This is an awards-haul that points up the degree to which Australia is a separate book market, with its own tastes, celebrities, history and heroes.
So big congratulations to Allen and Unwin and a big “hooray” for the Australian book market.
Posted by Kate on Sep 02, 2010
This evening, Kate went to the Book Trust Early Years Awards ceremony.
It’s far too early for Nosy Crow (which, let’s remember, hasn’t published a book yet) to be submitting books to awards, but Kate loves books for babies and pre-schoolers.
Once, many years before she had babies herself (and so many, many years ago), Kate went to Wigan.
She went to Wigan because Wigan Council (forgive her: she thinks this is right, but her memory is a bit hazy as to the exact body), was excited by the results coming out of the early Bookstart research. They wanted to give books to every baby in Wigan, because they believed that early exposure to books made children:
- more successful at school
- more ready to start school
- more likely to read and talk about books
- more likely to visit libraries and borrow books from libraries
- more likely to have books bought for them and read to them
Kate had just acquired independent publisher Campbell Books from its founder Rod Campbell (whose Goodnight Buster was shortlisted for the Baby Book Award this evening) for Macmillan, the company she then worked for. She’d always been interested in baby books, but Campbell Books was really all about babies and toddlers. She said to Wigan Council that she’d give them some books to give to Wigan babies, and they invited her to come to a Sainsbury’s in Wigan to recruit babies and their parents for the Wigan Bookstart scheme. She’ll never forget approaching parents of a toddler to ask if they’d be interested in joining the scheme, and being looked at as if she were mad: “He can’t read! He’s only two years-old!”. Or being photographed with a baby who stiffened in astonishment when she opened a book – a child who’d perhaps never seen pages turned before, and whose mother acknowledged that there were no books in the house.
At one point, when the National Bookstart Programme ran out of money, just before the government committed to supporting it, Campbell Books donated over 600,000 books to the programme to help keep it going.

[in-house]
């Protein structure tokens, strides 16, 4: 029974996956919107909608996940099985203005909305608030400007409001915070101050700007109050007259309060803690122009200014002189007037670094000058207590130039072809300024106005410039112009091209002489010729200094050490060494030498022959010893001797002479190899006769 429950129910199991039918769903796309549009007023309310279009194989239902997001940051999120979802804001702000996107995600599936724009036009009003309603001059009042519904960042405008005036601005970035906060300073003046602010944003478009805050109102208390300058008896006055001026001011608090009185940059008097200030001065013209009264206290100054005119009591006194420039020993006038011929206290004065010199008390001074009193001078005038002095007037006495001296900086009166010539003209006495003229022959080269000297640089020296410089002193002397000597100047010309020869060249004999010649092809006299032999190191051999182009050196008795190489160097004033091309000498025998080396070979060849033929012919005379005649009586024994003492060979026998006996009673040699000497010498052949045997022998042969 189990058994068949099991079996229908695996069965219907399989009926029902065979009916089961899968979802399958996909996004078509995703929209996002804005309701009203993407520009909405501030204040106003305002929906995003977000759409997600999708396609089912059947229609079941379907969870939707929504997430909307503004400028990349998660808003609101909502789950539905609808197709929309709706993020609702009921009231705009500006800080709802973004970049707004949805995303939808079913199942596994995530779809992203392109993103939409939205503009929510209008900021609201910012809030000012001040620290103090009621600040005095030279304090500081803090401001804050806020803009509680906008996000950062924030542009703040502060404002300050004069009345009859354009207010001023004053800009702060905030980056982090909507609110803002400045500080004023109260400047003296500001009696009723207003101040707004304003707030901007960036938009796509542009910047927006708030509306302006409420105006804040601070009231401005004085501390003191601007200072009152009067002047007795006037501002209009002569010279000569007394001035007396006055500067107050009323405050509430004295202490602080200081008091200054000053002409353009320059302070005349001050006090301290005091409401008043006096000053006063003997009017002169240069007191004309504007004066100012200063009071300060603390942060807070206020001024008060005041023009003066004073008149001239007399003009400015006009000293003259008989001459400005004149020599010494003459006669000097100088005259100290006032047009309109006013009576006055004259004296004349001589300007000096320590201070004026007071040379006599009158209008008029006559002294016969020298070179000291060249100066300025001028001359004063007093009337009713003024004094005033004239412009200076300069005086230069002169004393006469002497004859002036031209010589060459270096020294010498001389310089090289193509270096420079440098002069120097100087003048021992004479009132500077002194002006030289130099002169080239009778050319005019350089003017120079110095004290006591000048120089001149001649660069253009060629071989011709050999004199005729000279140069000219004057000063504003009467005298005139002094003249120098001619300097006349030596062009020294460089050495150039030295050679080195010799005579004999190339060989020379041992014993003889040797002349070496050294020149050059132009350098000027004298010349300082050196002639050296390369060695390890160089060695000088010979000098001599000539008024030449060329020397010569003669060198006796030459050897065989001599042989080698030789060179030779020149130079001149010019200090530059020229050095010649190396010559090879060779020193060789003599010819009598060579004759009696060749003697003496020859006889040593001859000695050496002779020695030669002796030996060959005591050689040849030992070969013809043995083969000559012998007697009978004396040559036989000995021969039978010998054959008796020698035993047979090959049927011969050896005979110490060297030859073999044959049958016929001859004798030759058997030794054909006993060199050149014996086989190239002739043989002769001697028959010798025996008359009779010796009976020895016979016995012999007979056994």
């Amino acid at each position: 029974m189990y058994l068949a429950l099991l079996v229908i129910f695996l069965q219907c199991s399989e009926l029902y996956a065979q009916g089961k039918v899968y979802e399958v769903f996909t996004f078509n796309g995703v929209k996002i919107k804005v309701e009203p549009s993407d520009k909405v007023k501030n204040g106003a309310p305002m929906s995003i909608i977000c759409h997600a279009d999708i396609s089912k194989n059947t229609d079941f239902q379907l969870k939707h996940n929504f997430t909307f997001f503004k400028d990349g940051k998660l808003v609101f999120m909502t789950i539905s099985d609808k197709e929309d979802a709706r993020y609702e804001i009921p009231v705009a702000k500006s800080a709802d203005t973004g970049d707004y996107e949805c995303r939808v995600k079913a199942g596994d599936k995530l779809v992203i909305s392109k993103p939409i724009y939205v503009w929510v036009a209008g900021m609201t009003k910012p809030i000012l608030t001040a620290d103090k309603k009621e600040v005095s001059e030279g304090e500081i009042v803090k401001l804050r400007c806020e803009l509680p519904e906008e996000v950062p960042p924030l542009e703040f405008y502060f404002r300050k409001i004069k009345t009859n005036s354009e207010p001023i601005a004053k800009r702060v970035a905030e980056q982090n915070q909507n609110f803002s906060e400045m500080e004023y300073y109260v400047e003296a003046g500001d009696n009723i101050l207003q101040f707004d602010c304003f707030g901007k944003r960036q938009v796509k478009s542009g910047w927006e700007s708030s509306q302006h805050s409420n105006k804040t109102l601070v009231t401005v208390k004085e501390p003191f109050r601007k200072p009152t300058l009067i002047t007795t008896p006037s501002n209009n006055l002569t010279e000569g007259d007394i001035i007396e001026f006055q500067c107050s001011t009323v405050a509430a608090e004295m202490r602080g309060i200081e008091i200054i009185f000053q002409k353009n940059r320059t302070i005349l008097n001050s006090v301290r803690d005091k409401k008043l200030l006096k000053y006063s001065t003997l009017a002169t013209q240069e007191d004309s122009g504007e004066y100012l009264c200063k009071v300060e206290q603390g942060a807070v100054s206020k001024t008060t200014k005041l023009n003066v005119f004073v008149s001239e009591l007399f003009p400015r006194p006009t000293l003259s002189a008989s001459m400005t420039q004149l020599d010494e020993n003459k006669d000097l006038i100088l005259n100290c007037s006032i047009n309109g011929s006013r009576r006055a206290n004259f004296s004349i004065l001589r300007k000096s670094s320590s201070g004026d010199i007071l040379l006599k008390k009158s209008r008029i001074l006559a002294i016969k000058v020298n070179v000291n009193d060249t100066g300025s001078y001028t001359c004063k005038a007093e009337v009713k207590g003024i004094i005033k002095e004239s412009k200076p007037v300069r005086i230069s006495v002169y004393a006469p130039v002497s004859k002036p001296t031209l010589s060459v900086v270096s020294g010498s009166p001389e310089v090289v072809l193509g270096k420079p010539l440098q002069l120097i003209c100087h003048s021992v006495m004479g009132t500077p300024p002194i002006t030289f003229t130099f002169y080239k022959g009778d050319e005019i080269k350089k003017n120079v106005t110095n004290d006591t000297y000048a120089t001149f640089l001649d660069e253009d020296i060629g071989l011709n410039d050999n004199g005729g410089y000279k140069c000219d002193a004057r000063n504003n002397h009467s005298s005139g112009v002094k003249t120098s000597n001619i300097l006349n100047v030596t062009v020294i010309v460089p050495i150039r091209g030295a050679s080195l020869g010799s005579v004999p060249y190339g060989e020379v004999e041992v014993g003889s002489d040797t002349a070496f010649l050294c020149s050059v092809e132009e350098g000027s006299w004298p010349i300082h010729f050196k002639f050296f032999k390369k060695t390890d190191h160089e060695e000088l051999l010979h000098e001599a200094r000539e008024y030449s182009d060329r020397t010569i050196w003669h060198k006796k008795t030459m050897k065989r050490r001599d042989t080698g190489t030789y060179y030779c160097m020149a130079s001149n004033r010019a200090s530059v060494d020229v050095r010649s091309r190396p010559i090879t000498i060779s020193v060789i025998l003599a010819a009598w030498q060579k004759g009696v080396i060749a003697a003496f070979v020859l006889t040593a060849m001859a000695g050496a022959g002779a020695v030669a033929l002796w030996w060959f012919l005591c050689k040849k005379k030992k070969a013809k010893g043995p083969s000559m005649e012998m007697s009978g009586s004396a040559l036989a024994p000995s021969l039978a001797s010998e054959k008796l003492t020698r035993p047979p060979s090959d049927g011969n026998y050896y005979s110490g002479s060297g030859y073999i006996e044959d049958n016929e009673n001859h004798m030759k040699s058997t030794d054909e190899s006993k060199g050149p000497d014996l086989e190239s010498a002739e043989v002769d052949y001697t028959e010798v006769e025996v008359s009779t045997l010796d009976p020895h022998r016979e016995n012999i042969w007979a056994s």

So Nosy Crow will publish books for babies because if you don’t start at the very beginning, how can you expect to engage readers later.
This evening, three awards were made by children’s book expert Wendy Cooling on behalf of Booktrust.
The first was for the Best Book For Babies, and went to I Love My Mummy by Giles Andreae, illustrated by Emma Dodd. The book was, as it happens, designed by Steph Amster, who’s joining the Nosy Crow team on 13 September.
The second was for the Best Picture Book (for children under five), and went to evolution tale, One Smart Fish by Chris Wormell. Kate was especially pleased to see two books from the Alison Green Books list on the shortlist, one of them written by Alison herself: Alison was a colleague of Kate’s for 17 years.
The third was for the Best Emerging Illustrator and went to Levi Pinfold for The Django, for his detailed, painterly and highly sophisticated picture book artwork. The book’s published by Templar, who share with Nosy Crow Bounce as their UK and export trade sales agency.
Worthwhile awards. Nice people. Fun evening.
Oh, and Kate tweeted the awards (so apologies if this is all old news). In the course of the event someone asked her to recommend books for a one year-old. Off the cuff, these were her suggestions:
- Each Peach Pear Plum
- We’re Going on a Bear Hunt
- Goodnight Moon
- Dear Zoo
- The Very Hungry Caterpillar
- The Big Book of Beautiful Babies
What books would you suggest? Let us know by commenting on the post.